Ash is what they make baseball bats out of, its extremely straight grained but 
a bit flexible which is what makes it good for bats. The same straight nature 
makes it easy to split, not so easy as oak as its kind of fibrous, meaning the 
fibers kind of cling together while you try to get the pieces apart. I haven't 
had a lot of experience with it, we don't have any on the farm although it is 
native to our area.
OSB is Oriented Strand Board, aka wafer board, the plywood like stuff they make 
houses out of. It uses cheap woods like poplar. Last spring our neighbor was 
getting (IIRC) $40/cord for poplar. That was what he was actually getting paid 
by the harvester, that guy was getting probably $80 at the mill.
Remember also when I say poplar I mean quaking aspen not the tulip polar 
furniture makers use.
-Curt
      From: Andrew Strasfogel <astrasfo...@gmail.com>
 To: Curt Raymond <curtlud...@yahoo.com>; Mercedes Discussion List 
<mercedes@okiebenz.com> 
 Sent: Tuesday, September 8, 2015 1:45 PM
 Subject: Re: [MBZ] OT: Practical solar application
   
OSB??

Does ash split easily?  IIRC black locust is numero uno in heat value but 
extremely tough to split...

My favorite splitting wood is black walnut.  Grain is unbelievably straight and 
true.



On Tue, Sep 8, 2015 at 1:40 PM, Curt Raymond via Mercedes 
<mercedes@okiebenz.com> wrote:

Ash is premiere stuff. Its hard, it burns good and dries faster than 
oak.Nothing at all like poplar, perhaps you're thinking of Balm of Giliad which 
we have in abundance on my farm and is a total trash tree. Poplar is at least 
valuable for OSB production...
-Curt

      From: Andrew Strasfogel <astrasfo...@gmail.com>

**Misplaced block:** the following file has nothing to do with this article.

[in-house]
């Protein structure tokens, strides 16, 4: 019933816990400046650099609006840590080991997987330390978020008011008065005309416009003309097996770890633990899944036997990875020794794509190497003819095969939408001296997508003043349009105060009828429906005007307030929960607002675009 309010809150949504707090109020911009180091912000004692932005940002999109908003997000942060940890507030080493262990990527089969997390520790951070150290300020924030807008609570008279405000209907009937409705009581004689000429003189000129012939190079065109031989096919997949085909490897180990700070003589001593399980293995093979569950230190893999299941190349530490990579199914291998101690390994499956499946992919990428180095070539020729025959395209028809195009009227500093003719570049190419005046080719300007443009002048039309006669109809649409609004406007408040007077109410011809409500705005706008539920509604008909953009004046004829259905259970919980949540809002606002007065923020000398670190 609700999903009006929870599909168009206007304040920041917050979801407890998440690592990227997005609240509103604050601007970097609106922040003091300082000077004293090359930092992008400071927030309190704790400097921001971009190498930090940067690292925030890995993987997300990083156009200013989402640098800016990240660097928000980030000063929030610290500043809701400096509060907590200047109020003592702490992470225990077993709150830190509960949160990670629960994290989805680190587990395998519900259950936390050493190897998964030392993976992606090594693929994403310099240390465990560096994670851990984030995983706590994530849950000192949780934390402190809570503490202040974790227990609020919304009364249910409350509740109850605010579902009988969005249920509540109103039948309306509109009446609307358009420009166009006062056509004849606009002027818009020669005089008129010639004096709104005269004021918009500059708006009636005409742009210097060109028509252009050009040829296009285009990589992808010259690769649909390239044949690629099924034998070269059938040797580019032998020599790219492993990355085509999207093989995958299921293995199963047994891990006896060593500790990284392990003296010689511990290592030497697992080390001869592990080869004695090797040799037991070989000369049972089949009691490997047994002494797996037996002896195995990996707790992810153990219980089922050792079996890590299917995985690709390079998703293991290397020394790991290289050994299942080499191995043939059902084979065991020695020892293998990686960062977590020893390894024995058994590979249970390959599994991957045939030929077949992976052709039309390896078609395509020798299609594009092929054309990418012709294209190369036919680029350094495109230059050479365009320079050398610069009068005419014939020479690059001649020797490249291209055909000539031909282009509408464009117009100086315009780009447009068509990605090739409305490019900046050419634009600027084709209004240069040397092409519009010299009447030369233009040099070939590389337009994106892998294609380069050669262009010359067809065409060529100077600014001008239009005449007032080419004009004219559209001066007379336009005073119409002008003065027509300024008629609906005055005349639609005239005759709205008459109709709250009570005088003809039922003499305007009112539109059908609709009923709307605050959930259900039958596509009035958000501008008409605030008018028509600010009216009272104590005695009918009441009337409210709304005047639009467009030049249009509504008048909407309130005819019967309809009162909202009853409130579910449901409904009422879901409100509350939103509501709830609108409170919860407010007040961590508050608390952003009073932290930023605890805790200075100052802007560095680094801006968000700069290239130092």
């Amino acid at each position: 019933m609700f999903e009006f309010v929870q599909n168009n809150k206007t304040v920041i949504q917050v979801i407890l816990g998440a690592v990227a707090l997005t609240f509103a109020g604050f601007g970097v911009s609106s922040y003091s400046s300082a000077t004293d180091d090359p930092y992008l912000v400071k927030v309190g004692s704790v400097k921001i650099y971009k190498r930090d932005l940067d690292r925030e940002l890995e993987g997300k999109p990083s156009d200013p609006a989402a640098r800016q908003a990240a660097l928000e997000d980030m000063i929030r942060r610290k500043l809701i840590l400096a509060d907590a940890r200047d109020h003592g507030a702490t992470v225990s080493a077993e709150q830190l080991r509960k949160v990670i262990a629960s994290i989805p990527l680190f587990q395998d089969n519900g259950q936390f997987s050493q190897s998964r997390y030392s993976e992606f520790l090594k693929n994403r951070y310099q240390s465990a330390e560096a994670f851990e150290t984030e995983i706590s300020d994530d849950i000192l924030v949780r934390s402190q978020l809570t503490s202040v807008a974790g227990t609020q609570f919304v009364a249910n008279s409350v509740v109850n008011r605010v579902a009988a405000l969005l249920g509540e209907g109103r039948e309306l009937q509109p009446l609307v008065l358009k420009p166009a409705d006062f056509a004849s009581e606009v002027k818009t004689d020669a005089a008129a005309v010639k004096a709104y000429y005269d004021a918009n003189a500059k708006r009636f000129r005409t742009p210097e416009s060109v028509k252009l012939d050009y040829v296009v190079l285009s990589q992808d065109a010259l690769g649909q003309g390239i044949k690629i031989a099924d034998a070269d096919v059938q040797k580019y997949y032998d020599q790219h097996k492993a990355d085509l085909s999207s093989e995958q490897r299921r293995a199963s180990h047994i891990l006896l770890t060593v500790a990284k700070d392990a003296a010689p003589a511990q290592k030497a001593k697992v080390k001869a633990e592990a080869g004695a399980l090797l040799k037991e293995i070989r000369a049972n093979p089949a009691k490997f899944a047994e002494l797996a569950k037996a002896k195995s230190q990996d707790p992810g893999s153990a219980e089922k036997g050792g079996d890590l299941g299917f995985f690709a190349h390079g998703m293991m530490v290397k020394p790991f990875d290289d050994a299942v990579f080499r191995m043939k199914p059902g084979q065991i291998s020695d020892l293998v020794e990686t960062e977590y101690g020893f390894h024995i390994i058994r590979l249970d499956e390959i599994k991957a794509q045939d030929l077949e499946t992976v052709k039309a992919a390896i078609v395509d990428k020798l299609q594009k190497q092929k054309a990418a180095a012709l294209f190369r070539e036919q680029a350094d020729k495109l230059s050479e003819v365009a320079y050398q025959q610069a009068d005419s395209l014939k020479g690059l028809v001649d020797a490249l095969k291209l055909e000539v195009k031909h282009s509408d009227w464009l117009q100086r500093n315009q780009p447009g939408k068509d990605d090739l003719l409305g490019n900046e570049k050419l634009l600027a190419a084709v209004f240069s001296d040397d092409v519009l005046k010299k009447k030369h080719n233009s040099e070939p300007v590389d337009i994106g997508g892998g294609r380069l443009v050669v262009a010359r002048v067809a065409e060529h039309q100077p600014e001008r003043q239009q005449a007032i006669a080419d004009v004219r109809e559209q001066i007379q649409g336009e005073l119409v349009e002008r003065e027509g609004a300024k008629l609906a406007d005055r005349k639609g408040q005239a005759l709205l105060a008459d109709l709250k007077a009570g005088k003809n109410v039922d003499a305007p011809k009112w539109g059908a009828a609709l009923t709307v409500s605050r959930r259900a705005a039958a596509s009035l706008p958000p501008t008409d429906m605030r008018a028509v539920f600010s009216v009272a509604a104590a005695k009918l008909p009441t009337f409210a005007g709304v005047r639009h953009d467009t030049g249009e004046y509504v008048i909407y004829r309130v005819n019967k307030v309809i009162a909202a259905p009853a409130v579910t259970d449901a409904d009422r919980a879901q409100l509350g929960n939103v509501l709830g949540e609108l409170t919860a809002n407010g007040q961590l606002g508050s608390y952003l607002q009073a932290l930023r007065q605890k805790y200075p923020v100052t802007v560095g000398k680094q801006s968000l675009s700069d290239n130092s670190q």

To: Curt Raymond <curtlud...@yahoo.com>; Mercedes Discussion List 
<mercedes@okiebenz.com>
 Sent: Tuesday, September 8, 2015 1:21 PM
 Subject: Re: [MBZ] OT: Practical solar application

Is ash categorized as a hard or soft wood for wood heat purposes?  IIRC it has 
a sooty burn with low BTUs, much like poplar.  Or not...



On Tue, Sep 8, 2015 at 1:01 PM, Curt Raymond via Mercedes 
<mercedes@okiebenz.com> wrote:

We paid almost $0.20 all last winter due to limited pipeline capacity for 
natural gas.They've been pushing everybody to switch to natural gas for home 
heating. Last winter my oil bill went down considerably over the previous year, 
people with Nat gas got slammed. This year heating oil is below $2/gal.
I've been stocking up on firewood, a friend has a processor and is giving me 
$180/cord for ash if I pick it up myself. I've got around 3 cords now and plan 
to get one more before the month is out. I've got another cord and a half to 
two cords of good dry stuff so that the stuff I'm buying now will probably not 
be used this year. I *think* we could heat the whole house on 5 cords a year 
but we just use it as supplemental. The furnace keeps us at 62F, the woodstove 
is anything we want over that. When we do solar hot water in the daytime we'll 
use any excess from that to warm the house, should drive down our oil and wood 
bill seriously.
-Curt
      From: Jim Cathey via Mercedes <mercedes@okiebenz.com>
 To: Mercedes Discussion List <mercedes@okiebenz.com>
Cc: Jim Cathey <jim.cathey...@gmail.com>
 Sent: Tuesday, September 8, 2015 12:19 PM
 Subject: Re: [MBZ] OT: Practical solar application

> Medium-large name brand home panels can be had for under $1 per rated
> watt.
> So figure $0.20-0.25 per daily watt-hour, plus mounts, wiring,
> inverter, etc.
> My after tax rate for electricity is 0.14+, so it can pay off in the
> lifetime
> of the equipment now, the bare PV panel cost can be recovered in 4-5
> years.

Electricity here is, IIRC, $0.055/kWH, so it would take nearly 3x
as long.  Hydro rules!  :-)

-- Jim




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